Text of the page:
The bank can repossess the car if payments are not made.
Yes, the bank has the right to repossess the vehicle if you are in arrears on payments.
Once the loan is in default the bank has the right to refuse payment and repossess the vehicle.
When the owner defaults on the loan payments
If the bank holds the loan, then yes. If the payments are stopped, the bank will repossess anyways.
The bank/finance company. The dealer has already been paid for the vehicle
If the car is financed through a bank, the bank is the only agency with authority to repossess the vehicle. The dealer, once paid by the bank, no longer has any claim to the vehicle.
If you continue to make payments as agreed, on time, you should be safe from repossession.
The cosigner becomes the target next. If you default, it is up to the cosigner to pay the bill or both of your credits are ruined and the bank takes their usual steps to repossess a vehicle.
This is a rerun. IF someone is making paymnst, there is a security interest somewhere. Dont be fooled by the title and the leinholder part. They have a perfected lien on it. Good try, no candy for you.
Yes, if you are not making the payments the bank can repo your truck.
carolene, normally, banks dont turn accts ovet to CA unless the payments are NOT being made. Have you bothered to call the bank and inquire as to why this is happening?
I believe you need to go with the current owner of the vehicle to the current bank that the vehicle's current owners is an affiliate of. Best bet is to get with the other party and then try to get ahold of the bank and go from there. .
I don't think so. The co-signer is not the registered owner and has no claim to the vehicle. Only the bank or the loan company (which lends the buyer the money and holds the vehicle title until it's paid for) can repossess. The co-signer just guarantees the loan. If the buyer defaults, the bank will come after him to make payments.
If the bank has an order from a judge to liquidate or surrender property to satisfy a judgment, then yes, they may.
Your driver's license is an instrument issued to you individually by your state government. Your bank has no bearing in its status. What your bank has is a lien to your vehicle which essentially means that upon your failure to pay, they have the right to repossess the vehicle and sell it to recover the money that they are owed. So while your registration won't be suspended, your bank may send a tow truck to repossess your vehicle.
The bank can repossess their (not 'your' vehicle until you possess the pink slip) vehicle at any point where it's accessible to them, including places of business.
Sure. Just let the bank know where you're moving to and keep up the payments or they'll default the loan and repo the vehicle. (Repossess) That'll cause you serious credit problems and loss of vehicle that you still have to pay for. The bank will track the vehicle by the VIN (Vehicle Identification Number) and you'll end up with more headaches then the car is worth.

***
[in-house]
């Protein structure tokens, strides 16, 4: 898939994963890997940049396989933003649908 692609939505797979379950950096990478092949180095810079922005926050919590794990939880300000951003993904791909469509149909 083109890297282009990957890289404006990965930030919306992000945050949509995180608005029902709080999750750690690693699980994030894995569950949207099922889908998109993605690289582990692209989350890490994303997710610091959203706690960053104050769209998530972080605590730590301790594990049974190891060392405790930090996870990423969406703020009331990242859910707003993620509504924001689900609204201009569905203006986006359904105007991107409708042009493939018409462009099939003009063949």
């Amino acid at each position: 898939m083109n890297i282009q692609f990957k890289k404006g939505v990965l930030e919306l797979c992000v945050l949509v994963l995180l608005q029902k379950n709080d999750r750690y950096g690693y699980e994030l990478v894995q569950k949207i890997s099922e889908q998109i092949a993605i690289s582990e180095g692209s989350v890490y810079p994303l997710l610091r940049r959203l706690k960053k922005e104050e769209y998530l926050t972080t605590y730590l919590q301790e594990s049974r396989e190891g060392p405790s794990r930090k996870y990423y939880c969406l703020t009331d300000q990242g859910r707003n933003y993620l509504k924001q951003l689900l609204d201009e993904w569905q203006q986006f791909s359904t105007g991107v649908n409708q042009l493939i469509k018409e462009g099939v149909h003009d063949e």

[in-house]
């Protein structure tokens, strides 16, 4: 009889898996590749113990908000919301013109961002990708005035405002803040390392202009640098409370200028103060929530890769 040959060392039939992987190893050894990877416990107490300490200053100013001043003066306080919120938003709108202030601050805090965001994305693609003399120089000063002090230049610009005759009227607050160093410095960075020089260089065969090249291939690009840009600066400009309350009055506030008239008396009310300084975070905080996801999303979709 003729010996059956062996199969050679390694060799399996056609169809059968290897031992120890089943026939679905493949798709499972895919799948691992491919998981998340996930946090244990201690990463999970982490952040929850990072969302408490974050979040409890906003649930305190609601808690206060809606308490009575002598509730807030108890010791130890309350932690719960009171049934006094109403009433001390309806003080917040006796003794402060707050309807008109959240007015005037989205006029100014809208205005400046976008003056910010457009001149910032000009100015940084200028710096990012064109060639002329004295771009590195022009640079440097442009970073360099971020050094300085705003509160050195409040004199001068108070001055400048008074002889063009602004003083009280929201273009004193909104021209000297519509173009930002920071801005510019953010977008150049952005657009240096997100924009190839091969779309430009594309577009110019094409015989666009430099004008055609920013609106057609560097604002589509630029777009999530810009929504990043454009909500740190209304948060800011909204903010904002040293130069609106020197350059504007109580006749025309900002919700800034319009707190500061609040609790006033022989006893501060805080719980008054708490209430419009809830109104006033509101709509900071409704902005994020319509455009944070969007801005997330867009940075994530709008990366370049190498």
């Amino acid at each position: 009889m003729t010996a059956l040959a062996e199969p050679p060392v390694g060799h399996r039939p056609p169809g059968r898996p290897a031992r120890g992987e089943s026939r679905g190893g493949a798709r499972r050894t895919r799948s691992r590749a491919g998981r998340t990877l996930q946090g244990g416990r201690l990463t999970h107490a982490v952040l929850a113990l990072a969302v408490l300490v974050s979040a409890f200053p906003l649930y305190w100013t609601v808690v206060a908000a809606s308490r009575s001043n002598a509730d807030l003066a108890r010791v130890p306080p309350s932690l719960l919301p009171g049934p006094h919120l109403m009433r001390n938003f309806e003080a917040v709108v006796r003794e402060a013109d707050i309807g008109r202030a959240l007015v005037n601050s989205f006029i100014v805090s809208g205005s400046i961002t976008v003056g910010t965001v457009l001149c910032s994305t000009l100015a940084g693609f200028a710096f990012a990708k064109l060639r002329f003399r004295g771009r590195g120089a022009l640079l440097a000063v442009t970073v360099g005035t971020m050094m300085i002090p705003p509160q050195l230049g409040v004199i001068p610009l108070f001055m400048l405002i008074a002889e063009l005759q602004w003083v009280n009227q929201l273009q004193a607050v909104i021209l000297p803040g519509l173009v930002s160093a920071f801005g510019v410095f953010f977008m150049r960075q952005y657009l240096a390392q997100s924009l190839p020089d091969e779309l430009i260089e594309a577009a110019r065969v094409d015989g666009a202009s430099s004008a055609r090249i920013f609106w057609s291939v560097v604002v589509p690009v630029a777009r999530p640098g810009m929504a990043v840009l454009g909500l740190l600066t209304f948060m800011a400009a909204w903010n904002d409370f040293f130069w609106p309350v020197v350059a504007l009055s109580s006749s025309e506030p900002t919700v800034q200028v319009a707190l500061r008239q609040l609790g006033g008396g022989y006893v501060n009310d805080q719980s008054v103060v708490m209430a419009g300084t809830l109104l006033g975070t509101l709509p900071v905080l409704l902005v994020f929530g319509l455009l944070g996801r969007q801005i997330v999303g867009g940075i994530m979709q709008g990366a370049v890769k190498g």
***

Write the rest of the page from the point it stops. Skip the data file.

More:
YESIFyou are not up to date, if you are behind on your payments they can repossess at anytime. In most loans, there's a statement about late and/or partial payments that basically says the bank can take them but isn't obligated to do so and that taking one late or partial payment does not mean that they have to continue to do so.So, if you owe $200 a month, and pay $100, the bank can accept that and still repossess the car. They do have to credit the $100 towards the loan.Also, banks are usually allowed to repossess for habitually late payments. Most of the time a bank will consider this to be more hassle than it's worth as long as you're eventually catching up, but if you're chronically making payments several weeks late, they might at some point decide "this guy is a flake, we should get out of this deal while we still stand some chance of recovering our money."
As long as the contract is in default, the lender can repossess the collateral. Which would mean no? correct?? If the payments have became current the loan would no longer be in default? I am I right or wrong? You are wrong if the bank has already sent you a "notice of right to cure default" demanding full payment of the loan. Then they may (probably will)consider all the caught-up payments as part of that full payment and you have not satisfied the default. I guess it depend what state you are in, because I know in MD you can have the right ot get the car back one time, by simply becoming current with your payments and any of the repo fees.
In a loan where the vehicle is the collateral, it is registered, but if you do not keep up with your payments, the bank stakes their claim and reposseses it, so in a way, the bank owns it, and it is a rent-to-own vehicle.
The bank that you have the loan with hires repo men to repossess the vehicle
Yes, but I'm curious as to how they are not shown as the leinholder on that portion of the title. However, if you signed any type of debt instrument showing that vehicles description and VIN, then payments weren't made in accordance with the debt instrument they can, and will reposess said vehicle.
Once you are out of compliance with the loan, the bank is entitled to call in the note. If you do not pay the note once it is called in, the bank can repo the vehicle. It should all be described in the terms of the loan.